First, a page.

The Fish We Cook, Hoki and Hake
Hoki is a saltwater fish from the hake family closely related to the cod. It can be found in the waters of New Zealand and Australia in water up to 3300 feet deep. It is commonly marketed under the name New Zealand Whiting and can also be found under the names of grenadiers, blue hake, whiptail or whiptail hake. They reproduce in large quantities and are fast growing, making them important fish commercially. The average hoki is 3 to 4 pounds but they can grow to 15 pounds and 47 inches in length. They are blue-green to silver in color. The hoki fillet is white in color and has a darker lateral line. Behind this line is an area of fat. In the United States this is often removed because of the strong flavor. When this is done it makes the fillet mild in flavor and is then used in many fast food restaurants as breaded fish sticks or patties. Hoki meat is usually sold frozen because it does not hold up very well. It has a dense white flesh that is high in omega 3 and is mild and slightly sweet in flavor. The best way to cook hoki is to bake, broil, deep fry, pan fry, steam or sauté.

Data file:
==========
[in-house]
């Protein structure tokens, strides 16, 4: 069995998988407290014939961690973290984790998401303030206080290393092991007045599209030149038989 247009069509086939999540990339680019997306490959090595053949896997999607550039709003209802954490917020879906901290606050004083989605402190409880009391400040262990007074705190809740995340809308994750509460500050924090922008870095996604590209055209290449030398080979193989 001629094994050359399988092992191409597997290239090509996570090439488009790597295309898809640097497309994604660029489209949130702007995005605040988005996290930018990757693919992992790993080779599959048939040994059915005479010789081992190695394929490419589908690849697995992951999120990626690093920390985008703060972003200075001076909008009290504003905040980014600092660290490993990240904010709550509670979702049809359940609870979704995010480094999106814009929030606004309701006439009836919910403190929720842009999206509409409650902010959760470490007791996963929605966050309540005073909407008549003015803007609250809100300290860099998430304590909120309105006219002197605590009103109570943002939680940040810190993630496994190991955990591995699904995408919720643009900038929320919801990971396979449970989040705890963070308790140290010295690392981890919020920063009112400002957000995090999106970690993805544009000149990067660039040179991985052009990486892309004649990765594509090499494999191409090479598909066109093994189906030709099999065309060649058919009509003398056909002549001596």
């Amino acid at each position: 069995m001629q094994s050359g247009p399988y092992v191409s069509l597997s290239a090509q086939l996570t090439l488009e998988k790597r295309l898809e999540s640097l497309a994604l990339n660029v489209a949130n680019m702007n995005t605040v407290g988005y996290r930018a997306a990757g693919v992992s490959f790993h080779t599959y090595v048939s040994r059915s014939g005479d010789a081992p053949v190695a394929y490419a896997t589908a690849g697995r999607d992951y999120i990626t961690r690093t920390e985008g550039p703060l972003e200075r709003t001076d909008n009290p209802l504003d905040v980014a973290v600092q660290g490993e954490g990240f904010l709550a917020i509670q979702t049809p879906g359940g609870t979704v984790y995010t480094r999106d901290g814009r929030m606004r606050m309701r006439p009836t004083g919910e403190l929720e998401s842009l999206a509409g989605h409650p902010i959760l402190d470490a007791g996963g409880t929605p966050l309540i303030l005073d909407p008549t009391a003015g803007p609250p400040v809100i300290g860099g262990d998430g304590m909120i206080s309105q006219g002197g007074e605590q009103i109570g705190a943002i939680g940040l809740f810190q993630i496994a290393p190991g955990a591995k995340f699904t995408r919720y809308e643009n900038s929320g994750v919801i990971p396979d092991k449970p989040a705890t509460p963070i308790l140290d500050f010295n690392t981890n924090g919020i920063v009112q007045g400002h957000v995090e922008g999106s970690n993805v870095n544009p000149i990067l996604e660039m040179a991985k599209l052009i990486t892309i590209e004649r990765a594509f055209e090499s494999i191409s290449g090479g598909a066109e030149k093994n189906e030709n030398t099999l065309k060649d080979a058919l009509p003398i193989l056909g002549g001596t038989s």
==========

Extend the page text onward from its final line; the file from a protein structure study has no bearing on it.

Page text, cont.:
Hake or whiting, as it is sometimes called, is a small member of the cod family and can be found on the Atlantic coast from Newfoundland to North Carolina. The red hake and white hake are true hake but the silver hake which is the type normally called whiting belongs to a different family. A fairly inexpensive fish because of its abundance, the whiting is found as a main ingredient in many types of frozen fish sticks and fillets. It has a brown back with silver tinges and a silver belly. The hake has a back fin running the full length of the fish's body and it averages 1 to 8 pounds but can reach 60 pounds and 4 feet in length and have a lifespan of about 14 years. True hake do not freeze as well as most fish. They have a tendency to turn mushy. It has a soft, flaky flesh that is somewhat mild in flavor and moderately fat. After cooking it will have a pale color and remain very moist. The best way to cook hake is to Deep fry, Pan Fry, Poach or bake.
Tom J Bergerson